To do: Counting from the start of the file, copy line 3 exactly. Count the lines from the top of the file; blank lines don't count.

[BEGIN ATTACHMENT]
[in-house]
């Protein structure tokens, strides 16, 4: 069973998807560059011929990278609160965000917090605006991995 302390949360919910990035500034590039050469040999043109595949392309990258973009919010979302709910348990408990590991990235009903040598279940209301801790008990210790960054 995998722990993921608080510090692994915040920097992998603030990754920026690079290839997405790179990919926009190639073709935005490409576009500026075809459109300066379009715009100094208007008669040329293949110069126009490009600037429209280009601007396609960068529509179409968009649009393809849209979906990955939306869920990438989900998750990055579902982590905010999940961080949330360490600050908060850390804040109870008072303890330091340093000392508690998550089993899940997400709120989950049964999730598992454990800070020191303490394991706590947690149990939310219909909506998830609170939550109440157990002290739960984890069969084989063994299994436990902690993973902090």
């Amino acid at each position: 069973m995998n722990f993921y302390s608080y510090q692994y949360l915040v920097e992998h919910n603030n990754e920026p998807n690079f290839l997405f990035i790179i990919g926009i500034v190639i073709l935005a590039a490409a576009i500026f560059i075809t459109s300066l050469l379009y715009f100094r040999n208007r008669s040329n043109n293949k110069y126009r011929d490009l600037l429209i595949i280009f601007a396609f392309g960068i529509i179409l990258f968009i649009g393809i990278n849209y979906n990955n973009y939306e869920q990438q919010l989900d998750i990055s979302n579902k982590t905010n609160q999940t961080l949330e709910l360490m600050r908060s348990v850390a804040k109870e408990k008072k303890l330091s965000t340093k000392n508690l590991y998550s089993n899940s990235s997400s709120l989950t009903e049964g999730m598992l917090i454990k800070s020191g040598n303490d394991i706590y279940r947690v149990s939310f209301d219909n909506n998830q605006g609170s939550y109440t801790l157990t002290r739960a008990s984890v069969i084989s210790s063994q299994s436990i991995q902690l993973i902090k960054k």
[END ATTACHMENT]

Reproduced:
């Amino acid at each position: 069973m995998n722990f993921y302390s608080y510090q692994y949360l915040v920097e992998h919910n603030n990754e920026p998807n690079f290839l997405f990035i790179i990919g926009i500034v190639i073709l935005a590039a490409a576009i500026f560059i075809t459109s300066l050469l379009y715009f100094r040999n208007r008669s040329n043109n293949k110069y126009r011929d490009l600037l429209i595949i280009f601007a396609f392309g960068i529509i179409l990258f968009i649009g393809i990278n849209y979906n990955n973009y939306e869920q990438q919010l989900d998750i990055s979302n579902k982590t905010n609160q999940t961080l949330e709910l360490m600050r908060s348990v850390a804040k109870e408990k008072k303890l330091s965000t340093k000392n508690l590991y998550s089993n899940s990235s997400s709120l989950t009903e049964g999730m598992l917090i454990k800070s020191g040598n303490d394991i706590y279940r947690v149990s939310f209301d219909n909506n998830q605006g609170s939550y109440t801790l157990t002290r739960a008990s984890v069969i084989s210790s063994q299994s436990i991995q902690l993973i902090k960054k």